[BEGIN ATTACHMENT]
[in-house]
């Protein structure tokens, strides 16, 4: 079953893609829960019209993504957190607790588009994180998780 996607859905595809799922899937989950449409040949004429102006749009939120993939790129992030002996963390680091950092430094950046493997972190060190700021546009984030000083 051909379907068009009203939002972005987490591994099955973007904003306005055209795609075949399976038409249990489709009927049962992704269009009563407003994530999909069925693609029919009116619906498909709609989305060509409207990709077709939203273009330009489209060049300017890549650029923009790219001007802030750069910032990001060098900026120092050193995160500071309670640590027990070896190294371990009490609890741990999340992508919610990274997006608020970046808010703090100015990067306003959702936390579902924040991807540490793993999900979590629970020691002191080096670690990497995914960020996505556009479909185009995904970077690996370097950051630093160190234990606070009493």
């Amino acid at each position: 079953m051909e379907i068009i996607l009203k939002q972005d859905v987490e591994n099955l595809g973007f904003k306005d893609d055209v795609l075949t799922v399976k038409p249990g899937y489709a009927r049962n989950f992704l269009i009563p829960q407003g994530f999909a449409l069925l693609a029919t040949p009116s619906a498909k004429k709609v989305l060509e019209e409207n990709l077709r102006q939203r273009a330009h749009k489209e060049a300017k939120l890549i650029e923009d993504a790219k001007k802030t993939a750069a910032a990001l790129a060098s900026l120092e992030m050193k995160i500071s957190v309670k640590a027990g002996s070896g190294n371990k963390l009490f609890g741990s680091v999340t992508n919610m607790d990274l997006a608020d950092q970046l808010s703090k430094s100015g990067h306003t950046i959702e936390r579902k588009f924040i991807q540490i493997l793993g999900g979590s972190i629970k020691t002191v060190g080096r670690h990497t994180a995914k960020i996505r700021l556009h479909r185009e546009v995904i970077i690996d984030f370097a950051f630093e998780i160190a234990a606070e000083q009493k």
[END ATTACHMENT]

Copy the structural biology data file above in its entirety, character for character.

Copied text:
[in-house]
């Protein structure tokens, strides 16, 4: 079953893609829960019209993504957190607790588009994180998780 996607859905595809799922899937989950449409040949004429102006749009939120993939790129992030002996963390680091950092430094950046493997972190060190700021546009984030000083 051909379907068009009203939002972005987490591994099955973007904003306005055209795609075949399976038409249990489709009927049962992704269009009563407003994530999909069925693609029919009116619906498909709609989305060509409207990709077709939203273009330009489209060049300017890549650029923009790219001007802030750069910032990001060098900026120092050193995160500071309670640590027990070896190294371990009490609890741990999340992508919610990274997006608020970046808010703090100015990067306003959702936390579902924040991807540490793993999900979590629970020691002191080096670690990497995914960020996505556009479909185009995904970077690996370097950051630093160190234990606070009493």
């Amino acid at each position: 079953m051909e379907i068009i996607l009203k939002q972005d859905v987490e591994n099955l595809g973007f904003k306005d893609d055209v795609l075949t799922v399976k038409p249990g899937y489709a009927r049962n989950f992704l269009i009563p829960q407003g994530f999909a449409l069925l693609a029919t040949p009116s619906a498909k004429k709609v989305l060509e019209e409207n990709l077709r102006q939203r273009a330009h749009k489209e060049a300017k939120l890549i650029e923009d993504a790219k001007k802030t993939a750069a910032a990001l790129a060098s900026l120092e992030m050193k995160i500071s957190v309670k640590a027990g002996s070896g190294n371990k963390l009490f609890g741990s680091v999340t992508n919610m607790d990274l997006a608020d950092q970046l808010s703090k430094s100015g990067h306003t950046i959702e936390r579902k588009f924040i991807q540490i493997l793993g999900g979590s972190i629970k020691t002191v060190g080096r670690h990497t994180a995914k960020i996505r700021l556009h479909r185009e546009v995904i970077i690996d984030f370097a950051f630093e998780i160190a234990a606070e000083q009493k």